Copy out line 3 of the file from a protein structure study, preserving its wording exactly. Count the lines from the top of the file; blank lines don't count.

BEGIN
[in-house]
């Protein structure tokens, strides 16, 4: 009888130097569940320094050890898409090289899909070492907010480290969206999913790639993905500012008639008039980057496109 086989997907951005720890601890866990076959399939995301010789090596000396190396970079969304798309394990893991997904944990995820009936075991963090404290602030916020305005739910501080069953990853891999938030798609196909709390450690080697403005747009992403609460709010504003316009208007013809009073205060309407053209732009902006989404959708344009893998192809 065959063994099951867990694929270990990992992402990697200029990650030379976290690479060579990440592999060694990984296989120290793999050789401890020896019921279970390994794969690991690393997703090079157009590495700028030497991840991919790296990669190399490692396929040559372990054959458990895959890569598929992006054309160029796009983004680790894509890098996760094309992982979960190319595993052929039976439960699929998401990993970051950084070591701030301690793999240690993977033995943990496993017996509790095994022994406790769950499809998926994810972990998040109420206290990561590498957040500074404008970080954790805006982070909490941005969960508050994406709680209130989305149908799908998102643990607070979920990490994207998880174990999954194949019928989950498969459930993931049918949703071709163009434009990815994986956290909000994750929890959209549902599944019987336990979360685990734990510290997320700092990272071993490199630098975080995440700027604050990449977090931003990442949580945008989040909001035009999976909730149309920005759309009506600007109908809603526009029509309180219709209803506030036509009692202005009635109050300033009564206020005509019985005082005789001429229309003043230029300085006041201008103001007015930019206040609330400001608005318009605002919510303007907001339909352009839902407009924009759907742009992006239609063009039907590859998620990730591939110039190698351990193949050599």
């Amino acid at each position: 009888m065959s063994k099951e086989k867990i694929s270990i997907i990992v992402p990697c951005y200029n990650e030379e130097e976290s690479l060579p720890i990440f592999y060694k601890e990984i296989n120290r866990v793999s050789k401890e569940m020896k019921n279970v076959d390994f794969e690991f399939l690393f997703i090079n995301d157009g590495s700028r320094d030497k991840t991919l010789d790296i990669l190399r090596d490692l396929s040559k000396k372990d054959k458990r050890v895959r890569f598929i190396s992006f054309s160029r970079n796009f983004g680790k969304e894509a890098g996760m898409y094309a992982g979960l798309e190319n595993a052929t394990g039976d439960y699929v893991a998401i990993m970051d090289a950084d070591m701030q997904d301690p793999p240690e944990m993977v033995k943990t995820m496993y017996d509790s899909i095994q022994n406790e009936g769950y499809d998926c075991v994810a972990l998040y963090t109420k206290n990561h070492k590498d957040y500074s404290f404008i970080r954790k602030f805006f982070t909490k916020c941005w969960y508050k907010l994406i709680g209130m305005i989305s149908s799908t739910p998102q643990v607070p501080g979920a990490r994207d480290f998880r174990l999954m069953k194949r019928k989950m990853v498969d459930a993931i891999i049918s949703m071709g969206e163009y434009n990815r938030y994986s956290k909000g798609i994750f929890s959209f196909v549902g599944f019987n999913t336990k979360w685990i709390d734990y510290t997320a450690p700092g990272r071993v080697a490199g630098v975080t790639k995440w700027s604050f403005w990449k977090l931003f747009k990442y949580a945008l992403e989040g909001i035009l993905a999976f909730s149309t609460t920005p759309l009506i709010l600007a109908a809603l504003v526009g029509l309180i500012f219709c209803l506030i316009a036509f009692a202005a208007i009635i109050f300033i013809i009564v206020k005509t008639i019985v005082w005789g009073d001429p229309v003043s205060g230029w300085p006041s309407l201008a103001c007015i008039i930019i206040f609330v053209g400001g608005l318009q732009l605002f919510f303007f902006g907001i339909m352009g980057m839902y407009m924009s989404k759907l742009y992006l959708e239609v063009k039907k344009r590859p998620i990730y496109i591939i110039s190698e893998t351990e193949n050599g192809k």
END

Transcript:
């Amino acid at each position: 009888m065959s063994k099951e086989k867990i694929s270990i997907i990992v992402p990697c951005y200029n990650e030379e130097e976290s690479l060579p720890i990440f592999y060694k601890e990984i296989n120290r866990v793999s050789k401890e569940m020896k019921n279970v076959d390994f794969e690991f399939l690393f997703i090079n995301d157009g590495s700028r320094d030497k991840t991919l010789d790296i990669l190399r090596d490692l396929s040559k000396k372990d054959k458990r050890v895959r890569f598929i190396s992006f054309s160029r970079n796009f983004g680790k969304e894509a890098g996760m898409y094309a992982g979960l798309e190319n595993a052929t394990g039976d439960y699929v893991a998401i990993m970051d090289a950084d070591m701030q997904d301690p793999p240690e944990m993977v033995k943990t995820m496993y017996d509790s899909i095994q022994n406790e009936g769950y499809d998926c075991v994810a972990l998040y963090t109420k206290n990561h070492k590498d957040y500074s404290f404008i970080r954790k602030f805006f982070t909490k916020c941005w969960y508050k907010l994406i709680g209130m305005i989305s149908s799908t739910p998102q643990v607070p501080g979920a990490r994207d480290f998880r174990l999954m069953k194949r019928k989950m990853v498969d459930a993931i891999i049918s949703m071709g969206e163009y434009n990815r938030y994986s956290k909000g798609i994750f929890s959209f196909v549902g599944f019987n999913t336990k979360w685990i709390d734990y510290t997320a450690p700092g990272r071993v080697a490199g630098v975080t790639k995440w700027s604050f403005w990449k977090l931003f747009k990442y949580a945008l992403e989040g909001i035009l993905a999976f909730s149309t609460t920005p759309l009506i709010l600007a109908a809603l504003v526009g029509l309180i500012f219709c209803l506030i316009a036509f009692a202005a208007i009635i109050f300033i013809i009564v206020k005509t008639i019985v005082w005789g009073d001429p229309v003043s205060g230029w300085p006041s309407l201008a103001c007015i008039i930019i206040f609330v053209g400001g608005l318009q732009l605002f919510f303007f902006g907001i339909m352009g980057m839902y407009m924009s989404k759907l742009y992006l959708e239609v063009k039907k344009r590859p998620i990730y496109i591939i110039s190698e893998t351990e193949n050599g192809k």